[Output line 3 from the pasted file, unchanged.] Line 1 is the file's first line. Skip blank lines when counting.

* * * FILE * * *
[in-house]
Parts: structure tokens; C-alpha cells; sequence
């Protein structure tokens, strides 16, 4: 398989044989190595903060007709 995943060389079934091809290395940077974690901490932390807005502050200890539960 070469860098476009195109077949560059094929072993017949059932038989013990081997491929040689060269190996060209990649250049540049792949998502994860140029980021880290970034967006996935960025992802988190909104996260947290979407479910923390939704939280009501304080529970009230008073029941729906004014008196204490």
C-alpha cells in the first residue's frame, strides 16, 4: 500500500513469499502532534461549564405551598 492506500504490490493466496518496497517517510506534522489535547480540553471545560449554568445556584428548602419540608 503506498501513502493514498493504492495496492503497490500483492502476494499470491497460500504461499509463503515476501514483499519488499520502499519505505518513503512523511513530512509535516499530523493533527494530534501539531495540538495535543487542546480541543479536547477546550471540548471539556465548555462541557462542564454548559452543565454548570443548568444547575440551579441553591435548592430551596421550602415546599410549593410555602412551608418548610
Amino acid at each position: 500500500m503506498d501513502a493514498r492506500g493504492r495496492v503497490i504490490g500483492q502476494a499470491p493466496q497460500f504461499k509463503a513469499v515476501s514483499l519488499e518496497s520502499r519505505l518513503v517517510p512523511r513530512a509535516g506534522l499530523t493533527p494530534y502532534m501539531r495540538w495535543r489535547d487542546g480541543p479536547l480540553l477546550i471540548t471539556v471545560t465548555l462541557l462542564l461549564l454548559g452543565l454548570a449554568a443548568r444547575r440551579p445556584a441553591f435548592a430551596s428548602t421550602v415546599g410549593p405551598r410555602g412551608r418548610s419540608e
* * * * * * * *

């Protein structure tokens, strides 16, 4: 398989044989190595903060007709 995943060389079934091809290395940077974690901490932390807005502050200890539960 070469860098476009195109077949560059094929072993017949059932038989013990081997491929040689060269190996060209990649250049540049792949998502994860140029980021880290970034967006996935960025992802988190909104996260947290979407479910923390939704939280009501304080529970009230008073029941729906004014008196204490």